Comcast executive vice president David Cohen says that in the current, competitive marketplace, there is no remaining justification under statute for the program exclusivity ban to remain in place.
"I don't think the chairman had a choice to circulate the order that he circulated," said Cohen, during an interview for C-SPAN's Communicators series, which airs later in the week.
The FCC has proposed to sunset the ban on exclusive contracts between distributor and co-owned program networks, though anti-competitive deals would still be subject to unfair practices rules that remain on the books.
"Life is long," he said, of the fact that Comcast is under its own exclusivity ban, per the NBCU deal conditions, until 2018. "But after that period of time, we should be treated like everyone else. “
Cohen said he does not think that on Oct. 5, when the exclusivity ban is scheduled to sunset, there will suddenly be a flurry of exclusive contracts. "My own suspicion, at least for existing mature networks, is that you aren't going to see a lot of disruption or fundamental changes in the business model."
Cohen said he did not view Google's new fiber broadband/video service in Kansas City as a disruptive force. He pointed out the NBC Universal has not had any problem reaching affiliate deals with Google Fiber--Google has indicated to the FCC that it is having some issues with getting access to regional sports nets.
The expense of the build-out of the Kansas City experiment demonstrates the magnitude of cable's investment in building out its infrastructure, said the Comcast exec.
"I just don’t know that I see a business model for the expenditure of that level of money to build out a national fiber network." He pointed out he said the same thing when Verizon came to market with FiOS, and said AT&T must have thought the same thing since they opted not to build out a national or even regional fiber network. "We're not afraid of competition. We like our product and our position," he said. He said competition just makes Comcast a better company.
Cohen said that for purposes of homework, specifically Comcast's Internet Essentials broadband program, a smart phone is not an acceptable substitute for a netbook or laptop or desktop for educational purposes.
Comcast's program, which is now in version 2.0, has just extended the hardware side beyond netbooks to include laptops and desktops. The program offers low-cost broadband--$9.95 per month--and discounted computers--$149--to households with at least one child eligible for low or no-cost school lunches.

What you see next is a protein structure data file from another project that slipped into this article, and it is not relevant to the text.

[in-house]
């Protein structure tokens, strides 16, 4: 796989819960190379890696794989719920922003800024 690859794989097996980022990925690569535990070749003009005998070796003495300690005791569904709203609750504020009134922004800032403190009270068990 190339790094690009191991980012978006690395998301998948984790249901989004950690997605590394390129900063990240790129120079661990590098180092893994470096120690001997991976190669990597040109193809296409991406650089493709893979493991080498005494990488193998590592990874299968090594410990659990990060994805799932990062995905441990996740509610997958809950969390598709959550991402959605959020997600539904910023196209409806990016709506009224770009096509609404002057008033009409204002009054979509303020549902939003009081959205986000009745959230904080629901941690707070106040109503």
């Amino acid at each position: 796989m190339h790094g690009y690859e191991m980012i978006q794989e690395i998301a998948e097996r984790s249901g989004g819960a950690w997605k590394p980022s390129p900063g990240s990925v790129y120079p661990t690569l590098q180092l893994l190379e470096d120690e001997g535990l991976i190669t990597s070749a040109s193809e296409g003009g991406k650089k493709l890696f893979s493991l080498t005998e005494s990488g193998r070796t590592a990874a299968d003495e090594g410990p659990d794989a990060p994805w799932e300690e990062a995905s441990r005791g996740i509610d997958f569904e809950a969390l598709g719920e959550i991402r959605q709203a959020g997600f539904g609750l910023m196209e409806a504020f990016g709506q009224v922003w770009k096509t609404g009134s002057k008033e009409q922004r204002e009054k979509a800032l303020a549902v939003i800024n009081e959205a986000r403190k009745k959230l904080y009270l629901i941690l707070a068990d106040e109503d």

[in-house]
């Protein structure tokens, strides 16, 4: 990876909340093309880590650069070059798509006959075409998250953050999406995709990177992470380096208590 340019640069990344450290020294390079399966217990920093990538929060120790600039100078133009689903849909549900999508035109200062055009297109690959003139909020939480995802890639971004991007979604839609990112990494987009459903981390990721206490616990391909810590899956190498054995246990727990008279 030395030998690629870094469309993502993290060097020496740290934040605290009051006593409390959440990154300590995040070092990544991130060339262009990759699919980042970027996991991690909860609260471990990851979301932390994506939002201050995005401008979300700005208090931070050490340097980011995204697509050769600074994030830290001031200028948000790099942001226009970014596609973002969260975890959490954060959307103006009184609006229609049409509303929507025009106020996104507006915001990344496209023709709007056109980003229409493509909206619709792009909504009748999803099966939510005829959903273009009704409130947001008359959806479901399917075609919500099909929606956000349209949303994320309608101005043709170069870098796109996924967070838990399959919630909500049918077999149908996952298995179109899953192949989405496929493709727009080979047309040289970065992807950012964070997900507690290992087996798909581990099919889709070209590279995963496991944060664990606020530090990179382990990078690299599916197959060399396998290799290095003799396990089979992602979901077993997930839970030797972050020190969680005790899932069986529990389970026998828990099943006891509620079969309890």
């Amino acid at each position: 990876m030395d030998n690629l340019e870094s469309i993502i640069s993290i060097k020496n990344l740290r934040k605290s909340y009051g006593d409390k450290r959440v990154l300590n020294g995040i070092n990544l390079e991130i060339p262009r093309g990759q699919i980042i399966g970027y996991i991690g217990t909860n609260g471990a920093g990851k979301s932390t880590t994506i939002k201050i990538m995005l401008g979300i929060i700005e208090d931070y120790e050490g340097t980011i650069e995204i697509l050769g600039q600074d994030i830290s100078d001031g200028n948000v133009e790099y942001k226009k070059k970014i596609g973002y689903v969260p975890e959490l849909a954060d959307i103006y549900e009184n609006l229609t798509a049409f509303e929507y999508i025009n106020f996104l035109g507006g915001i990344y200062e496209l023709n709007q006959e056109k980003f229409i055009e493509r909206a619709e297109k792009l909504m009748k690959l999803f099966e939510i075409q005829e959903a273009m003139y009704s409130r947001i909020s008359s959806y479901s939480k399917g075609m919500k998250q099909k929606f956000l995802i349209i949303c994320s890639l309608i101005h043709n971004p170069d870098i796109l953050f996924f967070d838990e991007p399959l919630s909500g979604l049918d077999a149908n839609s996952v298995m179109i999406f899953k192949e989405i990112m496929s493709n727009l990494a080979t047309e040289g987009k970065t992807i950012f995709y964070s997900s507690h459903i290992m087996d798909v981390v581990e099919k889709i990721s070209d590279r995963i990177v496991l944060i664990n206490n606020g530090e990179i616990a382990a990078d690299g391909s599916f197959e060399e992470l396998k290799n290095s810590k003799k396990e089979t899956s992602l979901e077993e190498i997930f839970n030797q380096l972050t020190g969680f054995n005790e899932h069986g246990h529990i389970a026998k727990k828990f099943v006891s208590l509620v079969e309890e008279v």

He conceded that studies show a higher uptake of mobile broadband by the minority communities, but also said that kids could use up a mobile data plan in one night's worth of homework, so that Comcast's offering an all-you-can eat broadband for $9.95 a month is more attractive than any mobile plan.
Cohen said expanding the Internet Essentials program to seniors is "always under consideration," but he also said that research shows that the best value-added population to target is low income with kids. He said the problem with populations like seniors and veterans is that it is a more complicated population to target and reach.
Asked about TV Everywhere, which is the term for providing cable subs access to that programming on a variety of platforms, including computers and mobile devices, Cohen called it a "very customer-friendly and a very programmer-friendly model," since it allows customers to get content when and where they want it without having to pay extra.
When queried whether it jeopardizes the traditional cable delivery model, Cohen said no. "The beauty of the concept is that it is fully respectful of the business model." Users can only access that content by authenticating that they are paying for that content via a traditional cable subscription.
Does it threaten the content business model? Cohen said no again. He said once the customer is paying for the content, authentication just makes it more valuable but protects the company from piracy and unpaid views.
Together, he said, that protects the significant affiliate fees distributors like Comcast are paying that allows that content to be created. "TV Everywhere is a way to insure that content is a continuing revenue stream to pay for the content people want to watch."
Cohen said that, generally, the cable industry doesn't view Netflix as being competitive, per se, with the cable distribution model, but complimentary, because it is almost all library content that you may have once watched on cable but can't today. He also said it was complimentary because in order to view Netflix you need a broadband connection. "So, even if you want to watch Netflix, you've got to watch it over our broadband connection."
Cohen called the flap over Comcast's delivery of Xbox VOD content a tempest in a teapot. He said it is wholly appropriate and does not violate the FCC's Open Internet order, which does not apply to private network services like Xbox VOD.
Comcast's Xfinity video service over the public Internet does count against consumption-based billing thresholds, as does Netflix, but not the VOD content delivered via an Xbox app through a set-top. Netflix has complained about that disparate treatment and the Justice Department is reportedly looking into TV Everywhere in general and its impact on competitors. FCC Chairman Julius Genachowski has also recently signaled the FCC is keeping an eye on consumption-based billing, suggesting consumers need enough "monthly" bandwidth not to have to choose between doing homework, watching video, and getting remote health screenings.
Cohen also pointed out that Comcast has scrapped its data cap, that most of Comcast's markets don't have either a data cap or a usage threshold, and that Comcast is testing consumption-based billing in some markets, with a data usage threshold of 300 gigabytes per month, which Netflix CEO Reed Hastings himself has said would not affect the service.